You don’t normally see us writing about concepts like body part exercises. That is because we know it goes against how the body is designed to work, but we also know that a lot of people work out simply to look good. The irony is that people think working in more functional terms doesn’t make our bodies look better. It seems completely counterintuitive if you realize that the point of functional training is to train the body as it is suppose to function right? So, that means we can talk about concepts like “chest exercises” but give you a much better perspective. What are some good and not so good chest exercises if we look through both the lenses of function and muscle growth?
The “Bad” Chest Exercises
I hope it is clear by now, when we say an exercise is “bad” that can mean many things…
-It is inefficient
-It doesn’t accomplish what is claimed
-It exposes the body to unnecessary risks
-The risk to reward scale isn’t close to even or much better, largely on the reward side.
People like to say there are no such thing as bad exercises, but if you think about the above variables you probably would agree that there certainly are bad exercises. When it comes to chest exercises what are less than ideal exercises that can easily jump into the class of “bad”?
This exercise was actually around before the invention of the bench and therefore bench pressing was even really a thing. It was one of many ways that people would look at training their chest but it was more out of necessity. Isn’t this like better decline bench? If those are our two options I might say yes, but there are two big reasons that I don’t think for most people that bridge presses are good chest exercises.
-Not Enough Load: In the position of the bridge press it is very hard to load the upper body to appreciable levels. We can challenge the upper body through many push-up, cable, and plank variations that load the chest much better. Even if you attempt to load heavy, you do put yourself at risk for a myriad of bad things happening, especially if the situation of getting rid of the weight becomes apparent.
–Not Suppose To Be A Chest Exercise: You see us recommending and using bridge kettlebell pressing movements, so aren’t we hypocrites? Well, no:) That is because we aren’t using the bridge press to be one of our chest exercises. Instead, we are trying to tie in the connect of grip, lats, and core to our bridge training. Pressing implements like kettlebells in a bridge also allows us to integrate various core concepts like proper bracing and resisting forces like rotation.
View this post on Instagram
Physical Therapist Jessica Bento shows these PKM bridge presses are more about connecting the body and challenging core/pelvic stability that building a huge chest. We load the core and glutes way more than we can just than the chest.
Floor presses were popularized by powerlifters that were trying to look how to easily strengthen a specific range of motion of their bench press. Somehow it leaked into fitness and people are benching on the ground. I get some people are using it to work with clients that aren’t strong enough to do exercises like push-ups, but we have better options!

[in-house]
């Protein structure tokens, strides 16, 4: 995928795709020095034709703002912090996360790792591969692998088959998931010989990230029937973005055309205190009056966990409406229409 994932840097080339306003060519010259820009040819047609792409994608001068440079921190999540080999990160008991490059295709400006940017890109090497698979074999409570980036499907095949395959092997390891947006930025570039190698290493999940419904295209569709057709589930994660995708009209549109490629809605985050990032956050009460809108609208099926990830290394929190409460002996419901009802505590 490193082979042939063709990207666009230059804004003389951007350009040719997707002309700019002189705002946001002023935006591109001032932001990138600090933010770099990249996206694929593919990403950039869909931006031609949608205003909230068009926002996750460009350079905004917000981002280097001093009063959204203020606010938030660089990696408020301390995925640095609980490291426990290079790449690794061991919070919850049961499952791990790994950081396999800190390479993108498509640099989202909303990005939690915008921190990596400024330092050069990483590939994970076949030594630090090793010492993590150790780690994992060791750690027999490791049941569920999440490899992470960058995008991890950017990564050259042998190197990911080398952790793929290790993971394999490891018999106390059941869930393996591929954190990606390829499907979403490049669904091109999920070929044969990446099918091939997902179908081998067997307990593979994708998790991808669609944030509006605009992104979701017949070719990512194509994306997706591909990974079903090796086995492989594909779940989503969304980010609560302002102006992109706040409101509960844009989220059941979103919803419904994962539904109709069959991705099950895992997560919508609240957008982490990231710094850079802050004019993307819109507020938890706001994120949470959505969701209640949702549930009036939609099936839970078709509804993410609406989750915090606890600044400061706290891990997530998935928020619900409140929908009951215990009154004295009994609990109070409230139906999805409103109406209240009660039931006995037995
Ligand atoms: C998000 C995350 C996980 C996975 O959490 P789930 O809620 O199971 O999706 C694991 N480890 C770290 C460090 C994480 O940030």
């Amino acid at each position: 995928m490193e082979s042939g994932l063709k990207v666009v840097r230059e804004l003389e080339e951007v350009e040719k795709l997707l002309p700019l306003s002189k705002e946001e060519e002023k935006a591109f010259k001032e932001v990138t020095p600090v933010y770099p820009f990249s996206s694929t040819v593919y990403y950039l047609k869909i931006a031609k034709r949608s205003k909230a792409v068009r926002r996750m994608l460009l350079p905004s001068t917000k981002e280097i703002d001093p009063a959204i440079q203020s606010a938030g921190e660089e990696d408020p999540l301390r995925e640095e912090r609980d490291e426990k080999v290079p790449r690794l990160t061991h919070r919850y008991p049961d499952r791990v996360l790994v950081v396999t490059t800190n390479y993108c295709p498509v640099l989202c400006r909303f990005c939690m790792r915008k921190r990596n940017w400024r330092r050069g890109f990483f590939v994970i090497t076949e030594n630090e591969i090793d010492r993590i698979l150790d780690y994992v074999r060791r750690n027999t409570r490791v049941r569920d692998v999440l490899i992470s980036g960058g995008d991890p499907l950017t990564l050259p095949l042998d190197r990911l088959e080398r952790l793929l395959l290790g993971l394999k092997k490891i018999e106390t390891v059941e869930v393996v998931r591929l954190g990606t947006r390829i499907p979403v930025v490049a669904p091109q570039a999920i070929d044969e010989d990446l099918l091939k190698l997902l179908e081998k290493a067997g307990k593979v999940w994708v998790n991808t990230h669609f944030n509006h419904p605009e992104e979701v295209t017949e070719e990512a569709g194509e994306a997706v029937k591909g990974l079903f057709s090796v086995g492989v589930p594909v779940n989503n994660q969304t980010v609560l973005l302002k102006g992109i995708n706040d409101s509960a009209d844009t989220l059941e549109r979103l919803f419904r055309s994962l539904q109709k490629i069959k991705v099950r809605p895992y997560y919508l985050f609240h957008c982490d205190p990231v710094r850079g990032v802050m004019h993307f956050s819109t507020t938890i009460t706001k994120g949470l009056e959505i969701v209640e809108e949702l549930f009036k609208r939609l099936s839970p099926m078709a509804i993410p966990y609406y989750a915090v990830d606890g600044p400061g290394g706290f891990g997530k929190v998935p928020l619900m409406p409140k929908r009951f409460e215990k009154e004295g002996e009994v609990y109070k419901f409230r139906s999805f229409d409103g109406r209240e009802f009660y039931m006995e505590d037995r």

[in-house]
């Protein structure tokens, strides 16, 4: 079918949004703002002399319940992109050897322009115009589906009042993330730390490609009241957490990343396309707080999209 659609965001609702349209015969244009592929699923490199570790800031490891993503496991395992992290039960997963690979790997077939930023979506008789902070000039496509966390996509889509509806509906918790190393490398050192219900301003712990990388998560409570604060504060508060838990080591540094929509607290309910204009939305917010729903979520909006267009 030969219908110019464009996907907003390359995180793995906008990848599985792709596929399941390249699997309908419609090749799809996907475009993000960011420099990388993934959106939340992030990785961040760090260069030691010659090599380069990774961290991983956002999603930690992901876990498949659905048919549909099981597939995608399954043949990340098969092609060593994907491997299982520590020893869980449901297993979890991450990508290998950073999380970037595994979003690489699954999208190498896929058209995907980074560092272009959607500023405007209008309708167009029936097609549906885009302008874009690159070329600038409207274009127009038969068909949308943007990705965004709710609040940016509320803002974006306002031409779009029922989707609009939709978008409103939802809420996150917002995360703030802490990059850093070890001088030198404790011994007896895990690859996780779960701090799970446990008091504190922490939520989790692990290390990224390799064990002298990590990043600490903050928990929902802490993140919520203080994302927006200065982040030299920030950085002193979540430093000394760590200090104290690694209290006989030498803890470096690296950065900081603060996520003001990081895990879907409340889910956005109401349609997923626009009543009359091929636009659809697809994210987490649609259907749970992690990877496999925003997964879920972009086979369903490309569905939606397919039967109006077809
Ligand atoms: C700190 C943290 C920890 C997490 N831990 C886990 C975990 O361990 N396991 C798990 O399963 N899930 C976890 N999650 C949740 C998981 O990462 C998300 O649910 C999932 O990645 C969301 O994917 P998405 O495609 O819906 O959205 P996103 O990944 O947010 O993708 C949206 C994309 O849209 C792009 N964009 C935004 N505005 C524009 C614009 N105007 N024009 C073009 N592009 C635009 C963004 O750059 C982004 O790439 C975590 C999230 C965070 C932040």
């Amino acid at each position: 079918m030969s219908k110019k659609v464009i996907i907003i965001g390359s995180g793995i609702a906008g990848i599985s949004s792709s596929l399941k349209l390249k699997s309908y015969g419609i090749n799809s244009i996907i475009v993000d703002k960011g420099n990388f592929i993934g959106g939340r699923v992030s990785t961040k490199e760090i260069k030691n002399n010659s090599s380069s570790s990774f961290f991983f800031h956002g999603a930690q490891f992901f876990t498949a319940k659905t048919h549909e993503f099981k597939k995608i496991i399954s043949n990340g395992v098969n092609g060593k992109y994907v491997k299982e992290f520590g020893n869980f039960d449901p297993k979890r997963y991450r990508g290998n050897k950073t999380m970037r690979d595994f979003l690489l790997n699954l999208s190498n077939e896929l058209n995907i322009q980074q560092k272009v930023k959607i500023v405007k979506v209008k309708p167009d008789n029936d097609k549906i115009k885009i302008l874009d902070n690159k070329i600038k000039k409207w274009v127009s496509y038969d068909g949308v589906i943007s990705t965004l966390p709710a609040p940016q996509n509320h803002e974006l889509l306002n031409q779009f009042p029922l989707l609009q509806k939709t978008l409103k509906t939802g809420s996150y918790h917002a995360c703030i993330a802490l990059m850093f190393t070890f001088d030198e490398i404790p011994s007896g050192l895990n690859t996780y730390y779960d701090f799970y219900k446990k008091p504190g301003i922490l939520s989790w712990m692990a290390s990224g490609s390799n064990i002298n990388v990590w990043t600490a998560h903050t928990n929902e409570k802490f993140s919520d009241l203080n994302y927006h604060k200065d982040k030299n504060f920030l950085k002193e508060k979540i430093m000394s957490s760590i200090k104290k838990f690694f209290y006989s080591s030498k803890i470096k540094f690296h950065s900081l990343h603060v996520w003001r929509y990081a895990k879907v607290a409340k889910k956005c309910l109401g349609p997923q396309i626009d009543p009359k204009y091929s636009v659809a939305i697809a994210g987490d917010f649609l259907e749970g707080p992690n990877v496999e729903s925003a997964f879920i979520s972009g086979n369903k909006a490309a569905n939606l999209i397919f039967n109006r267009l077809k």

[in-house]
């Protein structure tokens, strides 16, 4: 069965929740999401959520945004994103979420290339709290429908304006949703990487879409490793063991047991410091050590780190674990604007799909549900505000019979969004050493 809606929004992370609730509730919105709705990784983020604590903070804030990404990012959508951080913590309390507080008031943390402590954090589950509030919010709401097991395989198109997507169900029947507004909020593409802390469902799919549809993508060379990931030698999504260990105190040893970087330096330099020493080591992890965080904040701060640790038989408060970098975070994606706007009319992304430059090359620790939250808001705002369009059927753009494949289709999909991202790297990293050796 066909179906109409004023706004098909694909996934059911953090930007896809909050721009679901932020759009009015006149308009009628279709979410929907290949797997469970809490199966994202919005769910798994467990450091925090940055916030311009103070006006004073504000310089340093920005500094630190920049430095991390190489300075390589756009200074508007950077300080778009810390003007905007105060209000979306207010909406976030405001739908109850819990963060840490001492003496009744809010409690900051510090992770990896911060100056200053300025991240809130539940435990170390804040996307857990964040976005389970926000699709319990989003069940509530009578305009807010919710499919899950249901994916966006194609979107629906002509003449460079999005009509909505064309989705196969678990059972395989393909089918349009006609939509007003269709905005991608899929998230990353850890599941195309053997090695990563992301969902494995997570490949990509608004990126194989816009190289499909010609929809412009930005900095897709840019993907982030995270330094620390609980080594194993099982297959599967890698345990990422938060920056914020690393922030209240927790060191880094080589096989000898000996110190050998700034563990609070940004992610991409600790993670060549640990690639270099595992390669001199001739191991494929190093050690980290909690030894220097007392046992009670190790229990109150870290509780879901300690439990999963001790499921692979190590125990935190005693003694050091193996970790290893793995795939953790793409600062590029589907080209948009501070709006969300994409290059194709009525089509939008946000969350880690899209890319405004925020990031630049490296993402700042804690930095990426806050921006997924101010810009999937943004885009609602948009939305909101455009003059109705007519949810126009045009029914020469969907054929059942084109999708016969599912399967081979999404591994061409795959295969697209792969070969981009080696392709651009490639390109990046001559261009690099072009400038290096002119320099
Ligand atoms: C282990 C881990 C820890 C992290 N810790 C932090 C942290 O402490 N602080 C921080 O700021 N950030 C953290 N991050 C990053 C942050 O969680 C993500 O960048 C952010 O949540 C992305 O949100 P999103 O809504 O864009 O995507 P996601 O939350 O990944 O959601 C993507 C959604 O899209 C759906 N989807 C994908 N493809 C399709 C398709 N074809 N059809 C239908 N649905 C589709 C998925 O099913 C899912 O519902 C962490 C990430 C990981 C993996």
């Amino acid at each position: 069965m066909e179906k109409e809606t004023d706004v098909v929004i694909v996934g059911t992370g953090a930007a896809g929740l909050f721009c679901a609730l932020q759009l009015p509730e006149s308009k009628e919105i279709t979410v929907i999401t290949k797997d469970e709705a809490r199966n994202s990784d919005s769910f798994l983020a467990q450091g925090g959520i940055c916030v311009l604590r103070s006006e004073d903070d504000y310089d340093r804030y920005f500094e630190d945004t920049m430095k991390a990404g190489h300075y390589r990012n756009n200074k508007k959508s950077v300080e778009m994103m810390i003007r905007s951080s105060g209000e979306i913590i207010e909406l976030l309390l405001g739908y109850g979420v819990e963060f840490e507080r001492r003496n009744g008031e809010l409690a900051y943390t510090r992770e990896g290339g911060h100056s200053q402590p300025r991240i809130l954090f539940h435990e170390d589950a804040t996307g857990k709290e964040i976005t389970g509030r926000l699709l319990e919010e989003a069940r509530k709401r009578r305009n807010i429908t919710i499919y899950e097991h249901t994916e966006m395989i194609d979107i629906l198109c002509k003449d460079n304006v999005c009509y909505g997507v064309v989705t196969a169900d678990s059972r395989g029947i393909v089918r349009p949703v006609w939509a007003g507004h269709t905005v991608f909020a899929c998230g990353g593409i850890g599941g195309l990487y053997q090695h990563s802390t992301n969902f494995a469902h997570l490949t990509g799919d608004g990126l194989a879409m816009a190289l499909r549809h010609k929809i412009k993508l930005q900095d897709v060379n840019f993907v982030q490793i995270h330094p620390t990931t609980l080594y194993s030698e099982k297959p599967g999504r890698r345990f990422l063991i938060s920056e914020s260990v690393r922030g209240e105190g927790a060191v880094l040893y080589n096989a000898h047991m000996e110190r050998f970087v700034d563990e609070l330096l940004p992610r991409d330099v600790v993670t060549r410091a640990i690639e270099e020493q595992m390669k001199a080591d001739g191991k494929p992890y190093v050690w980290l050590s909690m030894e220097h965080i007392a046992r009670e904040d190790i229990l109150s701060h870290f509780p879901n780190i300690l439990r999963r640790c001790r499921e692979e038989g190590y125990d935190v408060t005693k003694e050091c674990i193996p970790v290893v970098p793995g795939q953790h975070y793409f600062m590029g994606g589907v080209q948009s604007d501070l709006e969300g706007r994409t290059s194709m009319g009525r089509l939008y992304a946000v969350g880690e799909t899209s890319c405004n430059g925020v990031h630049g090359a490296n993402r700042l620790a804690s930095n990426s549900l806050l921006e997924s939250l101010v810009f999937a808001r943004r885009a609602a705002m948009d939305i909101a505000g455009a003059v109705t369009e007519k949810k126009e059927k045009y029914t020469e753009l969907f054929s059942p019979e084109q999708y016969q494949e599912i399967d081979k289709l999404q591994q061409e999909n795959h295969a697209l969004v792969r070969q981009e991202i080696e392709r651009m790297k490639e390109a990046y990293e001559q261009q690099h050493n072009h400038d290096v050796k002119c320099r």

The floor press is on my “not” list because it takes away the influence the core and lower body have in our press, both building strength and shoulder health. That is because our upper body has a strong connection to our core and lower body through chains like the spiral line of the body…
So you see really not just floor presses, but any of the chest exercises that take out our core and upper body are far from ideal! What do we do instead when people aren’t strong enough to perform what we often think of as better chest exercises like push-ups? Well, time to look at good chest exercises.
Suspension units are great because we can work at different angles to make the exercise easier or harder.
All the way to really advanced chest exercises that teach us proper stability into the ground, core, and basically entire body.
Bands and cables are great tools to still load the upper body, but also integrate the entire body in a way that teaches us to move better and to keep healthy shoulders.
Jessica shows that if you are going to use a bench, this is a smarter way to use them. These types of movements are so preferred because they accomplish so much more than just bigger or better looking muscles (sure it does that), but it teaches important concepts about protecting our spine by bracing correctly, how to stabilize our shoulders, how have strength from the ground up which prevents in appropriate winging of the scapula or movement of the low back.
There are so many progressions we can use just from these concepts. We didn’t even get into how we use isometrics to build great chest exercises and a strong/healthy upper body. Yet, it is the principles we want you to understand because once you do so, the options are endless like we show below.
View this post on Instagram
© 2024 Ultimate Sandbag Training. Site by Jennifer Web Design.